In the field: Culls and plant debris should be plowed under Rotate to new areas away from contaminated fields Choose less susceptible varieties Those with light green rinds = more susceptible Light and dark green striped= more resistant Solid dark green varieties are most resistant Bacterium moved by wind-driven rain or by mechanical means. Avoid contaminated fields when wet. Copper-based fungicides can reduce incidence of fruit symptoms.

14 DISEASE: Bacterial Wilt
CROP: Cucurbits PATHOGEN: Erwinia tracheiphila DISTRIBUTION: North America, Europe, Asia, Africa PATHOGEN DESCRIPTION: Bacterium Gram-negative, straight rod, motile, peritrichous flagella.

15 Disease Symptoms and Signs
Crops affected are mainly cucumber and cantaloupe, but also squash and pumpkin to a limited extent. Watermelon is not affected. Foliage wilts suddenly, frequently on a single runner at first, followed by wilting of the entire plant. Wilt is permanent. Bacteria are abundant in the vascular tissue and exude in white droplets from vascular bundles on cut stems. The viscous bacterial mass will 'string-out' when the cut ends of the stem are touched together.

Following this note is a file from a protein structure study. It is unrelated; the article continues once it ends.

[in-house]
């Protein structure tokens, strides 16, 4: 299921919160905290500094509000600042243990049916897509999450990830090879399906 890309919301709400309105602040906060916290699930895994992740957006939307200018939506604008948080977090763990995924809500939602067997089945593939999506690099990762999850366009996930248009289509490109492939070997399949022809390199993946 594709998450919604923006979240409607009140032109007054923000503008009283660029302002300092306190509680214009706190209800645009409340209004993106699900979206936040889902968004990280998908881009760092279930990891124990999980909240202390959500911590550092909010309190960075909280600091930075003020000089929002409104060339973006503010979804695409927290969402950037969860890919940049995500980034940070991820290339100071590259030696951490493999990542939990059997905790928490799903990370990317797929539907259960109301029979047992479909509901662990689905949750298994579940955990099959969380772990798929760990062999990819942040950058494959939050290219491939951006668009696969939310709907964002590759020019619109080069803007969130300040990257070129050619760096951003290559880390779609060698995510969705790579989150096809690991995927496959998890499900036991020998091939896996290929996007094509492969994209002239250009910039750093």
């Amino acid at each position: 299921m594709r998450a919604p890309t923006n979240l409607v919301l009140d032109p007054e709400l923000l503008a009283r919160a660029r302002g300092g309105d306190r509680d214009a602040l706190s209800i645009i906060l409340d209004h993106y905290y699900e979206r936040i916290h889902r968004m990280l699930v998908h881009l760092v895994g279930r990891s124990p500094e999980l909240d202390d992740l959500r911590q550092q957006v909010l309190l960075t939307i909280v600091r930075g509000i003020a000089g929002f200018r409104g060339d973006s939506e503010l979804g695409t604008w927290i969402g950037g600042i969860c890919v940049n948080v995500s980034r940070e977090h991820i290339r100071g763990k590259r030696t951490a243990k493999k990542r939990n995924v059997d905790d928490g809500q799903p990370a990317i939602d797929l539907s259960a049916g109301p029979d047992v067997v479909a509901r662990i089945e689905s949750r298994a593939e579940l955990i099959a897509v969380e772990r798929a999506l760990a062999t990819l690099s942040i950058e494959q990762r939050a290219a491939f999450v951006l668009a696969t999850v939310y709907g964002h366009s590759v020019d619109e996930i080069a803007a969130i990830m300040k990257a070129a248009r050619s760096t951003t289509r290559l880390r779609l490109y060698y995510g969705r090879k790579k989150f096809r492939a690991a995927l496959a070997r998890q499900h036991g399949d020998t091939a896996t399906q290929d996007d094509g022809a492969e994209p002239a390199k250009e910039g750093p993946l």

16 Bacterial wilt of cucurbits
Bacterial wilt of melon Caused by Erwinia tracheiphila

17 Bacterial wilt of cucurbits (pumpkin)

18 Bacterial wilt of melon
Caused by Erwinia tracheiphila Note: Sticky strand test on cut stems with bacterial slime streaming from xylem tissues

19 Conditions for Disease Development: